Friday, 12 October 2012

Kings Cross- Its Kellerific!

A book review of Kings Cross, by Timothy Keller:

I have read a few of Tim Keller’s books, and have even reviewed them before. But Kings Cross is a standout book for me.

In Kings Cross, Keller thoughtfully leads the reader through the gospel of Mark, explaining the story of the world in the life of Jesus. When I first heard about this book, it was described to me as a series of sermons that Keller had preached on Mark, and to be honest, I thought it would be a bit disjointed and I may have to use my brain a bit to form a complete picture of what Keller is trying to say. I was wrong. Each chapter flows on from the last in such a way that by the end of it you have a whole and complete picture of Gods unending grace and mercy. Several times during the reading of this book I found myself confronted anew with the depth my own sinfulness, and in awe of Gods goodness to a sinner like me.

Now, I know you may be reading the previous paragraph and thinking ‘this must be the perfect book! A composition unparalleled in the history of Christian literature!’, but as with any book, this one has flaws.  Although overall, I really enjoyed the reading of Kings Cross, I didn’t LOVE all of the references and analogies that Keller used. He has a habit of referencing books I have never read, people I have never heard of and quotes that I don’t always understand. Its probably just me, but I can find this a little difficult at times. There were also a couple of chapters that I had to re-read a number of times as they were confusing and wordy.  

So what on earth does the book cover? If you want the answer in two words: THE GOSPEL. Over and over and over. Its AWESOME.

But if you want a more in depth answer:

-        God is infinitely loving, so loving that he cannot tolerate evil. He created a world that was intended to be a loving place, with everyone loving each other and giving to each other, and mutual love between God and man.

-        All people are inherently evil. We sin and break Gods laws. In order for God to be loving, He must punish evil. Consequently, as soon as we sin, we fall out of a loving relationship with God. Our punishment is to spend eternity in hell, separated from our loving creator.

-        God knew from the beginning that the world would be this way, and so he made a plan to save us! His plan was to send his son, Jesus to live a perfect and sinless life, the kind of life we don’t live! Then Jesus would die a horrible death on a cross- He would take the punishment that we deserve, so we could be in the loving relationship with God forever.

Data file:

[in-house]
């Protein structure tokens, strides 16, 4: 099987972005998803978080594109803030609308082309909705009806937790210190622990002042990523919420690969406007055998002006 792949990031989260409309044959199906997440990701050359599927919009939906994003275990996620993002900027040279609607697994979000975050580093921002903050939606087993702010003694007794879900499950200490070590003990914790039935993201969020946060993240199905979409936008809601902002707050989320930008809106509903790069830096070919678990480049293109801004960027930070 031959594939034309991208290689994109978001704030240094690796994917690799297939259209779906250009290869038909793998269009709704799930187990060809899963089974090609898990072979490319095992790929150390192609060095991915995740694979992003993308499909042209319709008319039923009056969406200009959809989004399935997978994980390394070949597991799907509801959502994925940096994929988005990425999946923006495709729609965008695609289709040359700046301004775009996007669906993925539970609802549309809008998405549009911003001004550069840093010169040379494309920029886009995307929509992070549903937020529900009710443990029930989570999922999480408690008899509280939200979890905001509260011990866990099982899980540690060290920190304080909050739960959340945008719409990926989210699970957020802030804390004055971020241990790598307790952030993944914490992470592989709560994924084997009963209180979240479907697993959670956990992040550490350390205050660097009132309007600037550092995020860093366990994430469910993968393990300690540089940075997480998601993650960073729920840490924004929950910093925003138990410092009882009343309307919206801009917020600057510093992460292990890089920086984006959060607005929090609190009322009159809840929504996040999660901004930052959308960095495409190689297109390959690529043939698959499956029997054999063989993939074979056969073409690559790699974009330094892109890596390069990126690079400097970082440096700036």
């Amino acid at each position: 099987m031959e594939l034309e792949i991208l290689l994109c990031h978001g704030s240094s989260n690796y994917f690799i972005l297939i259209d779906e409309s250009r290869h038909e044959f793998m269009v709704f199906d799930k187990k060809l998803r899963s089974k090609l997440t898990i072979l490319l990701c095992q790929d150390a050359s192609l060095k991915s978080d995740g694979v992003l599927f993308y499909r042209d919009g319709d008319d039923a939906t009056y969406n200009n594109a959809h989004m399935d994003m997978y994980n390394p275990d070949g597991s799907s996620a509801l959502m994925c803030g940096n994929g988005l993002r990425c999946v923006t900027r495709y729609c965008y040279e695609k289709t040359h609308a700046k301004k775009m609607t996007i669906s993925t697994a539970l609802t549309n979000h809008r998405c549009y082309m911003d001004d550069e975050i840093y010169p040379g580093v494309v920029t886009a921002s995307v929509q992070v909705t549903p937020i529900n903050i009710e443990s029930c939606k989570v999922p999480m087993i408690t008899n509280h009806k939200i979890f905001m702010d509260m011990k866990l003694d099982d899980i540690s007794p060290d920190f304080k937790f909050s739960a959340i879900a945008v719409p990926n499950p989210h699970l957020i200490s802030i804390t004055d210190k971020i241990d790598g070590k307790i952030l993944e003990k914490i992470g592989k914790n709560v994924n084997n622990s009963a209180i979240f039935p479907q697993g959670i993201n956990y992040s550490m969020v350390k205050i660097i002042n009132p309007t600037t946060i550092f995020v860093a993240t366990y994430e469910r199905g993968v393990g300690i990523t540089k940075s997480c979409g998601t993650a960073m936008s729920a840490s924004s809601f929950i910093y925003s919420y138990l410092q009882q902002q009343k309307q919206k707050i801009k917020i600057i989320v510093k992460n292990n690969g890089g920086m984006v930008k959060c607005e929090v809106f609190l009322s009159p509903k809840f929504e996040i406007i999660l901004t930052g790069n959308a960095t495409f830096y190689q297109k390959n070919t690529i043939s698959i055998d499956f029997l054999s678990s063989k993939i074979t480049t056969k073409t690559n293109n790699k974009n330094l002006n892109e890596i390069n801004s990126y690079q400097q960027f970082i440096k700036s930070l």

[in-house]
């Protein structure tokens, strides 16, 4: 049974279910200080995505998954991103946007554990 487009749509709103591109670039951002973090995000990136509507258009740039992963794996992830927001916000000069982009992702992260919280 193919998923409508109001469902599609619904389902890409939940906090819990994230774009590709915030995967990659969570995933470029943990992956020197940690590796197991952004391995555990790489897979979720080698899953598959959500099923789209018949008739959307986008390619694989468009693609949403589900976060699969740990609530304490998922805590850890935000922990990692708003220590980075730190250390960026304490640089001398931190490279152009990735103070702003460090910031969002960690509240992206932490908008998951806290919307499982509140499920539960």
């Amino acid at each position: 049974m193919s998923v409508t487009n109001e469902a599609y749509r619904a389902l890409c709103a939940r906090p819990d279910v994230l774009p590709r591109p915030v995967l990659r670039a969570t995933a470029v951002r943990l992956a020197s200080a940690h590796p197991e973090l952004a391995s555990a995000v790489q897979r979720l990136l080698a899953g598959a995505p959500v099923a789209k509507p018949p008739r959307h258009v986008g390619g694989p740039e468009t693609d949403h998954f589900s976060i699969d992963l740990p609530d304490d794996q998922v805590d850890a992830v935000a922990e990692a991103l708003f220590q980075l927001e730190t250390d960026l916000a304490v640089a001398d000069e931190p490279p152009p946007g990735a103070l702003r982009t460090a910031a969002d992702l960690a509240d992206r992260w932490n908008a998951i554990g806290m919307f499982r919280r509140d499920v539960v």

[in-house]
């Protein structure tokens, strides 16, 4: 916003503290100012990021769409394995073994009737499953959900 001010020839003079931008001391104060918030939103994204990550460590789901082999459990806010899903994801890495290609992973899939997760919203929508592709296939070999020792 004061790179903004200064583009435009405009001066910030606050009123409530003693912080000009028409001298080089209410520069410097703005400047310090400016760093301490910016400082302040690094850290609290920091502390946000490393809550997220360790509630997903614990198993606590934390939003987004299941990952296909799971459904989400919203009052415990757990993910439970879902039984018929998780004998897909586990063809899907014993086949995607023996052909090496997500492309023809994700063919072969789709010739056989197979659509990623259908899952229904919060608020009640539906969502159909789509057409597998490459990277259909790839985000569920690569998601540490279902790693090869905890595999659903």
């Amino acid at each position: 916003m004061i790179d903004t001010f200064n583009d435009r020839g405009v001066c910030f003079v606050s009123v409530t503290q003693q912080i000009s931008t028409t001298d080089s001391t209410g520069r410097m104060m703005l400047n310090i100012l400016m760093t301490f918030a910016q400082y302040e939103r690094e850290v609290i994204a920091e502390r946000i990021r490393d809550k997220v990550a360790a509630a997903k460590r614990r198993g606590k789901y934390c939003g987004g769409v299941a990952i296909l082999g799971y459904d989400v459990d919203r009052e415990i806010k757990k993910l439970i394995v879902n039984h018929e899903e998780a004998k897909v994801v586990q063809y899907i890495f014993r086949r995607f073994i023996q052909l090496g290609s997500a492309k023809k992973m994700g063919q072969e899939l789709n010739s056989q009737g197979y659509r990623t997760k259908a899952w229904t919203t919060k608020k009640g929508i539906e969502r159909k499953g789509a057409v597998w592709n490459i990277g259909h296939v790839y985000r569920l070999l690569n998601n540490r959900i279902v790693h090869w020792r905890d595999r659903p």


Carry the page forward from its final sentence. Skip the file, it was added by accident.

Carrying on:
-        Christianity is about the news of the last 3 bulletpoints. Christianity is not advice on how to live better, its about how Jesus, the son of God, died to save us from eternity in hell, not based on anything good we did, but based completely on WHAT CHRIST HAS DONE.

-        Because Jesus died on the cross for us, we know that we don’t do anything to contribute to our salvation, but that Jesus took our whole punishment on himself. This means that we can rest in the knowledge we are going to heaven just because God is good and loves us so much he saved us.

-        All of our perceived needs are met on the cross. We can rest in our efforts to work for these needs on earth too! For example: we don’t have to work for other people’s love and acceptance because we already have it from God in its purest form. We realise that because there is heaven after this life that achieving wealth and health and power and status and all the other things we think are important aren’t so important after all.

-        If all of our needs are met through Jesus, and we don’t have work for them, we are free to serve others unselfishly and wholeheartedly.

-        We will always be tempted to centre our lives on these eternally insignificant things that we perceive to be important, but if we pursue these things, we will end up unfulfilled, confused and isolated. Jesus is the ultimate source of love, fulfilment and acceptance.

Whew! Keller says so much more than this, and so much better than I ever could. My bulletpoints can make the book seem a little dry, but trust me, it is anything but dry. Tim Keller has a knack for taking some potentially abstract or unrelatable concepts, and helping the reader to grasp them in a real, concrete and significant way.

There were a few chapters that really got me thinking, especially the one teaching about the resurrection of Jesus after his death on the cross ( a subject which I have struggled to fully grasp the depth of), a chapter on how we approach God (with the knowledge that we don’t deserve to approach Him, but because of His goodness and grace we can), and also Keller’s thoughts on freedom through the gospel. In fact, I am predicting there will be one or two blog posts to come from these topics!

I definitely recommend reading Kings Cross- but be warned, it is absolutely packed with theological realities. I have read it slowly over a number of weeks in order to fully grasp what is covered. An epic read, with significant impact.
Tim Keller is serious about.... everything.

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